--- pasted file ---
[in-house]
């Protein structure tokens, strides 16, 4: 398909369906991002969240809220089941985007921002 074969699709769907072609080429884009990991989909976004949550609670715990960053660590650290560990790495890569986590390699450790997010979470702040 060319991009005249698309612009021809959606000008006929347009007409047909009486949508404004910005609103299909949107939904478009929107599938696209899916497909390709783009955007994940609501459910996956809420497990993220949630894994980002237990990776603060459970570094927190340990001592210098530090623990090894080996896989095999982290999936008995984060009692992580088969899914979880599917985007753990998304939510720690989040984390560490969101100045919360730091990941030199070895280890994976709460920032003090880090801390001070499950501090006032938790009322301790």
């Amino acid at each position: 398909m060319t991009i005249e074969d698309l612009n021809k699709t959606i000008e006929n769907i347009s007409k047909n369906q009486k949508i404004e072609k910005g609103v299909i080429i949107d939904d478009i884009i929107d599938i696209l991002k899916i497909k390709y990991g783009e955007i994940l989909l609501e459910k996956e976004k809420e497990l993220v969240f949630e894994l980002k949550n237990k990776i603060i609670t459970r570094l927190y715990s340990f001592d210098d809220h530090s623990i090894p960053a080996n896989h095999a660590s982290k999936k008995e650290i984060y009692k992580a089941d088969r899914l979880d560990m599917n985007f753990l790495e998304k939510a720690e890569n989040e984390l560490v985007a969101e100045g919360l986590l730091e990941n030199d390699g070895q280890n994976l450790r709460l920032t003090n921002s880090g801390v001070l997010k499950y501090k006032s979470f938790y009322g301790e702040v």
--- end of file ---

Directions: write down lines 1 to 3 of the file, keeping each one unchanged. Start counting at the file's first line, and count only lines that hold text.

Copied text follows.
[in-house]
């Protein structure tokens, strides 16, 4: 398909369906991002969240809220089941985007921002 074969699709769907072609080429884009990991989909976004949550609670715990960053660590650290560990790495890569986590390699450790997010979470702040 060319991009005249698309612009021809959606000008006929347009007409047909009486949508404004910005609103299909949107939904478009929107599938696209899916497909390709783009955007994940609501459910996956809420497990993220949630894994980002237990990776603060459970570094927190340990001592210098530090623990090894080996896989095999982290999936008995984060009692992580088969899914979880599917985007753990998304939510720690989040984390560490969101100045919360730091990941030199070895280890994976709460920032003090880090801390001070499950501090006032938790009322301790």
């Amino acid at each position: 398909m060319t991009i005249e074969d698309l612009n021809k699709t959606i000008e006929n769907i347009s007409k047909n369906q009486k949508i404004e072609k910005g609103v299909i080429i949107d939904d478009i884009i929107d599938i696209l991002k899916i497909k390709y990991g783009e955007i994940l989909l609501e459910k996956e976004k809420e497990l993220v969240f949630e894994l980002k949550n237990k990776i603060i609670t459970r570094l927190y715990s340990f001592d210098d809220h530090s623990i090894p960053a080996n896989h095999a660590s982290k999936k008995e650290i984060y009692k992580a089941d088969r899914l979880d560990m599917n985007f753990l790495e998304k939510a720690e890569n989040e984390l560490v985007a969101e100045g919360l986590l730091e990941n030199d390699g070895q280890n994976l450790r709460l920032t003090n921002s880090g801390v001070l997010k499950y501090k006032s979470f938790y009322g301790e702040v």